Morphological processes often induce meter-scale elevation changes. When a volcano erupts, tracking such processes provides insights into the style and evolution of eruptive activity and related hazards. Compared to optical remote-sensing products, synthetic aperture radar (SAR) observes surface change during inclement weather and at night. Differential SAR interferometry estimates phase change between SAR acquisitions and is commonly applied to quantify deformation. However, large deformation or other coherence loss can limit its use. We develop a new approach applicable when repeated digital elevation models (DEMs) cannot be otherwise retrieved. Assuming an isotropic radar cross-section, we estimate meter-scale vertical morphological change directly from SAR amplitude images via an optimization method that utilizes a high-quality DEM. We verify our implementation through simulation of a collapse feature that we modulate onto topography. We simulate radar effects and recover the simulated collapse. To validate our method, we estimate elevation changes from TerraSAR-X stripmap images for the 2011–2012 eruption of Mount Cleveland. Our results reproduce those from two previous studies; one that used the same dataset, and another based on thermal satellite data. By applying this method to the 2019–2020 eruption of Shishaldin Volcano, Alaska, we generate elevation change time series from dozens of co-registered TerraSAR-X high-resolution spotlight images. Our results quantify previously unresolved cone growth in November 2019, collapses associated with explosions in December–January, and further changes in crater elevations into spring 2020. This method can be used to track meter-scale morphology changes for ongoing eruptions with low latency as SAR imagery becomes available.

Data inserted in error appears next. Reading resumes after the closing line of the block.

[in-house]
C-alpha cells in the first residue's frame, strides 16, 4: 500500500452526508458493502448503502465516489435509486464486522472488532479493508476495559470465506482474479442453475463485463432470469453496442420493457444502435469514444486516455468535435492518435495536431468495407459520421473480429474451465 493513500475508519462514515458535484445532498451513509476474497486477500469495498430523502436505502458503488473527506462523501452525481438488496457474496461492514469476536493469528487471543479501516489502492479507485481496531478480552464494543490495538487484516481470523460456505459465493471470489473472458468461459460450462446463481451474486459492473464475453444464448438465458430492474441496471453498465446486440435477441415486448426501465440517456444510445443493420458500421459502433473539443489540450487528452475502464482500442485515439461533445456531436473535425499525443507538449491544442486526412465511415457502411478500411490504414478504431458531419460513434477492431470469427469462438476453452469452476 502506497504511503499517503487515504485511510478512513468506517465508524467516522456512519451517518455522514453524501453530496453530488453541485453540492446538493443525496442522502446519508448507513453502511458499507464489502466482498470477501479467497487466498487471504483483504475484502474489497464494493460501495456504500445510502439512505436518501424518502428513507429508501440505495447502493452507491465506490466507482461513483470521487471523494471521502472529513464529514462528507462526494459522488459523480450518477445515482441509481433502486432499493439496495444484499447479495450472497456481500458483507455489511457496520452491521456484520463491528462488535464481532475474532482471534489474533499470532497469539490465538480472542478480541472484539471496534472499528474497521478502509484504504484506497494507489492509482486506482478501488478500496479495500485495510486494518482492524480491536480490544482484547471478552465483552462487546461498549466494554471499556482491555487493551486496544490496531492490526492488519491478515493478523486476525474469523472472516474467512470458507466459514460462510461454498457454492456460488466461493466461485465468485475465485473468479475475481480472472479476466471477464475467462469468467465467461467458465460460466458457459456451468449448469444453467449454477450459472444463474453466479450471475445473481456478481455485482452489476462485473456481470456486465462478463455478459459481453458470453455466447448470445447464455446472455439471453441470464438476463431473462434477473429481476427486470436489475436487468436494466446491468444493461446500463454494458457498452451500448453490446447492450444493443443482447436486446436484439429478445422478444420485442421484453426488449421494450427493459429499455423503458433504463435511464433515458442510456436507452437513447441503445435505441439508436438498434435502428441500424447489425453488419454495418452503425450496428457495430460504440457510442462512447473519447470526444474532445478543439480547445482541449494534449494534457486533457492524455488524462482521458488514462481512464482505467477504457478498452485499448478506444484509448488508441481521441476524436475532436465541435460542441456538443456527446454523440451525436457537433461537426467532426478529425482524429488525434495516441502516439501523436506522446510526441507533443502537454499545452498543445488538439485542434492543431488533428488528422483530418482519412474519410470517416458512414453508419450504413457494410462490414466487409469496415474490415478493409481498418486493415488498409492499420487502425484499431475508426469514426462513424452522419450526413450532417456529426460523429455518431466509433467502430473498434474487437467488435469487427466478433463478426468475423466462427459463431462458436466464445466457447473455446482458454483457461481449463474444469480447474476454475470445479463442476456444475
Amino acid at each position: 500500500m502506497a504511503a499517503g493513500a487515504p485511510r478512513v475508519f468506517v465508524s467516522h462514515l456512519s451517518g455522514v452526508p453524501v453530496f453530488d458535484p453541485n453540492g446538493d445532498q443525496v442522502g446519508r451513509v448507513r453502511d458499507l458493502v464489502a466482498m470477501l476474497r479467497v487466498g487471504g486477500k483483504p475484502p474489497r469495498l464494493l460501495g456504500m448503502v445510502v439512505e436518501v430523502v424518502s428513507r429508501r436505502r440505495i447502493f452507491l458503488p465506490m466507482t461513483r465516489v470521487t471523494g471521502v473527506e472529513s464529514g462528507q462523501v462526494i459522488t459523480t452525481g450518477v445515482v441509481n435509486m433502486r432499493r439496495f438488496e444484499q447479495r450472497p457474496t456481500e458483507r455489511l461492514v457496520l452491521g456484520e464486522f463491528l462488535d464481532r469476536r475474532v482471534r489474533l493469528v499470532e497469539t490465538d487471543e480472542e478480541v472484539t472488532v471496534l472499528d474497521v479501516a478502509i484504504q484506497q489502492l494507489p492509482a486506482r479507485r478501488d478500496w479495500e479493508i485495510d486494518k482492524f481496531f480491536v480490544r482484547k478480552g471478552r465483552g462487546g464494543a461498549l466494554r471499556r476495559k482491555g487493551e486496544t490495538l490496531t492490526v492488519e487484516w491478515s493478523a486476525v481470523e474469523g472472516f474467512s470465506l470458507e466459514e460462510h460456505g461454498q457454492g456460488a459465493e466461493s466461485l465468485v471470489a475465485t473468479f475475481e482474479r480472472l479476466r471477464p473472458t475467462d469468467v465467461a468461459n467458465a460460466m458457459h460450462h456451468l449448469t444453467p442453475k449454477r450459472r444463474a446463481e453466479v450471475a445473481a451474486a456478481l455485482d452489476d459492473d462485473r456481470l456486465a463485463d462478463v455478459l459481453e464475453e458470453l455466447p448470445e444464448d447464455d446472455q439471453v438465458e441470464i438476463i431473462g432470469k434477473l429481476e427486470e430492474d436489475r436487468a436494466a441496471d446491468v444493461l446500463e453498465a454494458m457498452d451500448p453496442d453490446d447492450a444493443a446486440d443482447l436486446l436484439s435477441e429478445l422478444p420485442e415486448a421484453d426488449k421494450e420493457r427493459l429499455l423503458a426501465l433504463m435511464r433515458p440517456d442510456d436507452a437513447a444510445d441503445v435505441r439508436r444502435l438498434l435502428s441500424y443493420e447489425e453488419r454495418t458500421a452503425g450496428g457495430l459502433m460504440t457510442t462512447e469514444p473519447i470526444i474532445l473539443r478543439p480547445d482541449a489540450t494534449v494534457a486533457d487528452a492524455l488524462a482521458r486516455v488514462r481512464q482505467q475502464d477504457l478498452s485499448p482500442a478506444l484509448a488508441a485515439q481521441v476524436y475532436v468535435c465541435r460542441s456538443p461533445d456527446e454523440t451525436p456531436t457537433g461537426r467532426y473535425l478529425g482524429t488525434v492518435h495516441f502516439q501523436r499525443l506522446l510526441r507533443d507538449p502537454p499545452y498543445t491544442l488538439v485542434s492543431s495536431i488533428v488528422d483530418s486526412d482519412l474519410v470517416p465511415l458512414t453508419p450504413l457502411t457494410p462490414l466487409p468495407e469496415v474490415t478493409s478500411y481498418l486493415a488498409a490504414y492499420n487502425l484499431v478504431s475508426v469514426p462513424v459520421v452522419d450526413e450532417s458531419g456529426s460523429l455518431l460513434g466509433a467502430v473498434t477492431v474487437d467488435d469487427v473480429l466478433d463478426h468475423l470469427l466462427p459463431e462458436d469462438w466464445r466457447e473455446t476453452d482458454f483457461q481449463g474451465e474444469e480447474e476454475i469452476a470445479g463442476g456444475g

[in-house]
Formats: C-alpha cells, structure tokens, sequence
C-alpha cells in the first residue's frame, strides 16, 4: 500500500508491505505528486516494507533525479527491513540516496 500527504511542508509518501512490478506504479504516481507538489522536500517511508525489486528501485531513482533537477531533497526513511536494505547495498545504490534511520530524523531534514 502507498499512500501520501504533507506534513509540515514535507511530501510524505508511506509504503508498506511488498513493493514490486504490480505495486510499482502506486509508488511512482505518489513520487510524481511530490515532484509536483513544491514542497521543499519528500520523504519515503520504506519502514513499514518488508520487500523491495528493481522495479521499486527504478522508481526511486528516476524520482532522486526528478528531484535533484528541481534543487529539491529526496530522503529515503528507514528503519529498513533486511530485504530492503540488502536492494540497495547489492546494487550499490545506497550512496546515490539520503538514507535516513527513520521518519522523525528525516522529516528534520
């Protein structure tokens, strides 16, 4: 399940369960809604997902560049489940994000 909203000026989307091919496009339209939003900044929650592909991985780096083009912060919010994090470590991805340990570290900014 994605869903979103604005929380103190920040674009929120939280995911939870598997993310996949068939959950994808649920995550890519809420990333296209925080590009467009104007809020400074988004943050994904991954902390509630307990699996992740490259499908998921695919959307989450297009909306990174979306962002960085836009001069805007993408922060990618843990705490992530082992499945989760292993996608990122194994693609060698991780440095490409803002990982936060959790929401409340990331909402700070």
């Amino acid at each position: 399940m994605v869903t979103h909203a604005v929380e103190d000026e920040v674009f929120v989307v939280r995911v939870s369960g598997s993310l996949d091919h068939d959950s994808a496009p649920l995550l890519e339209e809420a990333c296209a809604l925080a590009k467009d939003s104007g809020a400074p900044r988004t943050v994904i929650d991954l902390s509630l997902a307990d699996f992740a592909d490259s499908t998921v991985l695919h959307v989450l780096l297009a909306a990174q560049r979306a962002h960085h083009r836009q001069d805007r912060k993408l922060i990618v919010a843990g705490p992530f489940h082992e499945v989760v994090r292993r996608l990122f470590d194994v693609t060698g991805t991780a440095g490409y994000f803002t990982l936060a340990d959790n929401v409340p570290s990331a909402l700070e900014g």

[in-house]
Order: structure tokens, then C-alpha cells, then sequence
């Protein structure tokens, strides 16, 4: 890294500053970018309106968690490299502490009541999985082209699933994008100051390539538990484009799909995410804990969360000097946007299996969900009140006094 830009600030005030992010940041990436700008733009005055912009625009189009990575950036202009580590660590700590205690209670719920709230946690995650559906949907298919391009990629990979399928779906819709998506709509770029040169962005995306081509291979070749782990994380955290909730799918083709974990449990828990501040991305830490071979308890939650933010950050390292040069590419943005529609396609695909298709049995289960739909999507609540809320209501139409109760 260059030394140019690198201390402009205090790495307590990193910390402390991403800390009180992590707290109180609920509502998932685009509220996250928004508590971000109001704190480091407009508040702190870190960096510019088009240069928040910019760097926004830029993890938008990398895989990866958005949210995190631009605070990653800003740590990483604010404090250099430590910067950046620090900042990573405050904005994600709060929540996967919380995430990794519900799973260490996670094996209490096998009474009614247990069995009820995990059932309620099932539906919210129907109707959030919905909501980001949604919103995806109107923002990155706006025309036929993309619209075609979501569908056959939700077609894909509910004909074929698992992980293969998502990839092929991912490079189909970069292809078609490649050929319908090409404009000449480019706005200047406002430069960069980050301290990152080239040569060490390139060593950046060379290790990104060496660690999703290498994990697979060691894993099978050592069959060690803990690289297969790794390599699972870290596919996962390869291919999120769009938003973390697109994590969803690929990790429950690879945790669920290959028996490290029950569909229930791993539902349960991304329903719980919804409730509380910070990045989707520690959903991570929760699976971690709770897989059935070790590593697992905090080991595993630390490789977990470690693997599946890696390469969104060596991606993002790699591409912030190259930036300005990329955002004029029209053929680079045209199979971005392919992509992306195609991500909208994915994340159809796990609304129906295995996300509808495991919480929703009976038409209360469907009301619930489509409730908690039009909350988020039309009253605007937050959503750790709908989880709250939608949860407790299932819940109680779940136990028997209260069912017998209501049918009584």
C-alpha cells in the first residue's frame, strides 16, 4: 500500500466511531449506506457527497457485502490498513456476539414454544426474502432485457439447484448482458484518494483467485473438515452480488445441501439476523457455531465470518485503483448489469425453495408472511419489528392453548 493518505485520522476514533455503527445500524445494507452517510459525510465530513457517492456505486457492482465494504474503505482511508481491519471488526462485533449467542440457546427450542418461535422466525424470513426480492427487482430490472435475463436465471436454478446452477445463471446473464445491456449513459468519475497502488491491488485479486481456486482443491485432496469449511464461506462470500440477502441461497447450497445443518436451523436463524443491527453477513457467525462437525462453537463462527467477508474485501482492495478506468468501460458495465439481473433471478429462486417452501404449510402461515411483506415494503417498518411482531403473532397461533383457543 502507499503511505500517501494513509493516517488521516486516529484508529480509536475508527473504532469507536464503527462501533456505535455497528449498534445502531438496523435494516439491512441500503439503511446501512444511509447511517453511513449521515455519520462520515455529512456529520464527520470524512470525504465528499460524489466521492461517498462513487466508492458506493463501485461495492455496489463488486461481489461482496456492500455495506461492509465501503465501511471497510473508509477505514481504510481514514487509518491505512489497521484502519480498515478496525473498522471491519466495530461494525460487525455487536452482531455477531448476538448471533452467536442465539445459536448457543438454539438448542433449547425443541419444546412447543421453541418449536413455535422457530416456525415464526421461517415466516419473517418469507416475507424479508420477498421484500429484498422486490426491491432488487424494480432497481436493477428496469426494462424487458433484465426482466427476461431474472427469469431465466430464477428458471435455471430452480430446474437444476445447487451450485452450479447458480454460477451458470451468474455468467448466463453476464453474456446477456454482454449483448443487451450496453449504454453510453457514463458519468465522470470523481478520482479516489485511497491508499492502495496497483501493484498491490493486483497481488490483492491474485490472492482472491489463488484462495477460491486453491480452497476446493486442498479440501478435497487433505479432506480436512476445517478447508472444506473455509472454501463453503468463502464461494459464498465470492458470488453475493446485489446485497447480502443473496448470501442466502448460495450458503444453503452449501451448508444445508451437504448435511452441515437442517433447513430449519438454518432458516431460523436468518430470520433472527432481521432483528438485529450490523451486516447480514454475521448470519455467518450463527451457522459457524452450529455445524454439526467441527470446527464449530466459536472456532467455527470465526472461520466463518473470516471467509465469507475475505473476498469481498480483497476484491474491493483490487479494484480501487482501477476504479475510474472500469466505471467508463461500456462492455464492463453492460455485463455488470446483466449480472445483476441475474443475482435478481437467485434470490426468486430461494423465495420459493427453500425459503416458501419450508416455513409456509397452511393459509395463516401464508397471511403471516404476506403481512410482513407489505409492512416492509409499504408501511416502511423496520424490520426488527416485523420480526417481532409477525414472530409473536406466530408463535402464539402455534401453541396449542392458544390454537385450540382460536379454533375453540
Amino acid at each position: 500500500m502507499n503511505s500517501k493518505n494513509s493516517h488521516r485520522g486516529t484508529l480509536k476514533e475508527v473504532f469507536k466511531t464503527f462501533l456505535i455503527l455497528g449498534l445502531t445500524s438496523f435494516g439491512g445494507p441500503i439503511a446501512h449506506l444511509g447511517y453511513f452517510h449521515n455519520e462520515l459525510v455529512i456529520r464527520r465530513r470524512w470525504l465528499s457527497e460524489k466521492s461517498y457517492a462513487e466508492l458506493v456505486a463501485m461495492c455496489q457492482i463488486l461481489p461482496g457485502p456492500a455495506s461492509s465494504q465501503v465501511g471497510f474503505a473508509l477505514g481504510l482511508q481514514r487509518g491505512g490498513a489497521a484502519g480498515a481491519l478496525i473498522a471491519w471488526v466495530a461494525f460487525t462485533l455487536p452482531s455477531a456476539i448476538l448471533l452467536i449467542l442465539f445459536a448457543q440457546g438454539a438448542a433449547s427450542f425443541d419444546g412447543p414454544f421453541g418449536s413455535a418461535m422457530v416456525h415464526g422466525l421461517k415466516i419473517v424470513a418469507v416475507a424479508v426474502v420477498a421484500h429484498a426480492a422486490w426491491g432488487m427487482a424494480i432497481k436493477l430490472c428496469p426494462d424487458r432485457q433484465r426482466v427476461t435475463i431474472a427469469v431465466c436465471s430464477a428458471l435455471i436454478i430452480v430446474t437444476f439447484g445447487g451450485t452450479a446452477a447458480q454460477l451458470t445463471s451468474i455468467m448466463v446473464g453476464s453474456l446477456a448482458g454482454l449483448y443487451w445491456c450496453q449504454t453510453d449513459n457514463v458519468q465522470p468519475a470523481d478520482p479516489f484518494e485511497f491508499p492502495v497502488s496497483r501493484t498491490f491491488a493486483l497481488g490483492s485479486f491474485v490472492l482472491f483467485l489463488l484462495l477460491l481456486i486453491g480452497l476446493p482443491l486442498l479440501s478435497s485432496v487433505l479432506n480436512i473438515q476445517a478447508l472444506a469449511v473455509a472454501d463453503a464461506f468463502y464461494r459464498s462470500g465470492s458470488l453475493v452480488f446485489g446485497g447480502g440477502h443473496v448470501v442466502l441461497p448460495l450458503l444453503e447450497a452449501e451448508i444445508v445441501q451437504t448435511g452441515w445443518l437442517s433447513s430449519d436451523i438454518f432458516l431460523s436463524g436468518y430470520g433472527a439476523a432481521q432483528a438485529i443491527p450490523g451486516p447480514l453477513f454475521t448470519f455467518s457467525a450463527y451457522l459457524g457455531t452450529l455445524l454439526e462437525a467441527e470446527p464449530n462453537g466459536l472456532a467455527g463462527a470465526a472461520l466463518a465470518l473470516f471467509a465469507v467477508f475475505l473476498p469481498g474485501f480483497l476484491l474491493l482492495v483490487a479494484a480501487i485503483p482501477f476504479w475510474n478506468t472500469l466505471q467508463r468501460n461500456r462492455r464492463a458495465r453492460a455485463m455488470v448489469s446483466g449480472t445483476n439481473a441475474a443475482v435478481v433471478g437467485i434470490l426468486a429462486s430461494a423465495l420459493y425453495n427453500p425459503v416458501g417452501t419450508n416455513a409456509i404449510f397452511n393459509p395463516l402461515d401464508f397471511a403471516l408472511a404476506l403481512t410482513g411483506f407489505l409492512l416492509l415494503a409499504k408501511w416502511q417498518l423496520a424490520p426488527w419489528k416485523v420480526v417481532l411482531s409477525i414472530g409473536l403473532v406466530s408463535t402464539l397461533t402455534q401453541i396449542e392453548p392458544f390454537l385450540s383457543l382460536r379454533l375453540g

|Title||Quantifying large-scale surface change using SAR amplitude images: Crater morphology changes during the 2019-2020 Shishaldin Volcano eruption|
|Authors||Mario Angarita, Ronni Grapenthin, Simon Plank, Franz Meyer, Hannah R. Dietterich|
|Publication Subtype||Journal Article|
|Series Title||Journal of Geophysical Research - Solid Earth|
|Record Source||USGS Publications Warehouse|
|USGS Organization||Volcano Science Center|